How level design choices can kill your player’s progress

Posted by
September 2nd, 2015 1:09 pm

For the most part, I was fairly happy with my level design, it was intuitive, ensured the player was introduced to concepts before they needed them, and showed them where they’d need to go before they got there.

There was one exception, however, that ended up being the single point that made players quit.

I recently made a post-jam update to fix this, and I’d like to take a second to talk about it, as I feel it could be useful for a lot of level designers.

wwqbefore

The first pink/red switch in the game is teased before you can access it; a staircase leads you up to it, but your progress is blocked by an impossible jump.

Unfortunately, a lot of players refused to give up, and continued to attempt the jump – trying to find ways to increase jump height with moon power or the combo uppercut. Eventually they would get tired of this and quit the game, never looking for an alternate route.

I had a few options here; I could move the switch out of view, place a sign explaining to the player that they needed to look elsewhere, or remove the staircase to it entirely.

Moving the switch out of view makes the upper area entirely pointless until after you’ve beaten the first boss, and players would probably continue to attempt the jump anyway, while a sign felt like it would be a little too hand-holdy, and would seem silly when passing it after beating the boss.

Removing the staircase would indeed force the player to find the actual route, however it would provide them with no new content for the duration of their backtrack to the start. It would also make the jump down after beating the boss feel dangerous, despite the fact that there is no fall damage.

In the end I found a much more elegant solution.

wwqafter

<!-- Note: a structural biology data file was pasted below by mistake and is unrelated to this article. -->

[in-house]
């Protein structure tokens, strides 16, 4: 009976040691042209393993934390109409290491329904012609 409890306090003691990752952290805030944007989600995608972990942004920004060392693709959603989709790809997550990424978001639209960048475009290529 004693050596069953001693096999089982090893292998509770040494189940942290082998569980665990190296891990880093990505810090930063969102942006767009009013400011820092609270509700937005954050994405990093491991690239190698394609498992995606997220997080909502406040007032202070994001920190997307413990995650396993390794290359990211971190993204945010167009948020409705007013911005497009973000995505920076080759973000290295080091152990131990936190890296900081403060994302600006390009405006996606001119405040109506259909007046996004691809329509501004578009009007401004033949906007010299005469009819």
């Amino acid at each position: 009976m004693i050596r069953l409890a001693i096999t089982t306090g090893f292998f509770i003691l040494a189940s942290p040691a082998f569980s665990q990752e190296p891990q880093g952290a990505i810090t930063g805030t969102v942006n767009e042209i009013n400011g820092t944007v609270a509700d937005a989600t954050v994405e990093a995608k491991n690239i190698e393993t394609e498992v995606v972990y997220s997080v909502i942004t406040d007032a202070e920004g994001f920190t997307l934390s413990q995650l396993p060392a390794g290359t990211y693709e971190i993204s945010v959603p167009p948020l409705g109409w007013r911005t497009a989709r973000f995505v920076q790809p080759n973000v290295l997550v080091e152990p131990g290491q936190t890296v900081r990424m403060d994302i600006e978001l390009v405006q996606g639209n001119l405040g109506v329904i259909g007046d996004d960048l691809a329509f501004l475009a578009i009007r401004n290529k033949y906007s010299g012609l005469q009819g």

By blocking the switch off with blocks of its own colour, I indicate to the player that this route is indeed important, but that they will be approaching it from the other direction. Encouraging them to find the actual route, while letting them know their goal in advance.

Give your players a sense of purpose by letting them know what they’re looking for, but don’t let them get confused trying to do things too early.

 

My game was Werewolf Quest, thank you for reading and playing.


2 Responses to “How level design choices can kill your player’s progress”

  1. Aaranos says:

    I continued to explore after being unable to get to the lever myself, and also attempted the combos and moon boosts. I found where to go later but I’d already flipped a switch back. The main issue is probably that it leads you directly to the tease and since you never knew you could get rid of those blue blocks at the start you probably never would think to go back there. Overall I’d say that was the only bad thing about it, as the combat and everything else were amazing.

    • Yrr says:

      Thanks for the feedback!
      I feel like this update should fix some of those issues, as the start is the only place on the far side of the red wall that the player will have been to, so they should find themselves naturally thinking of that route.

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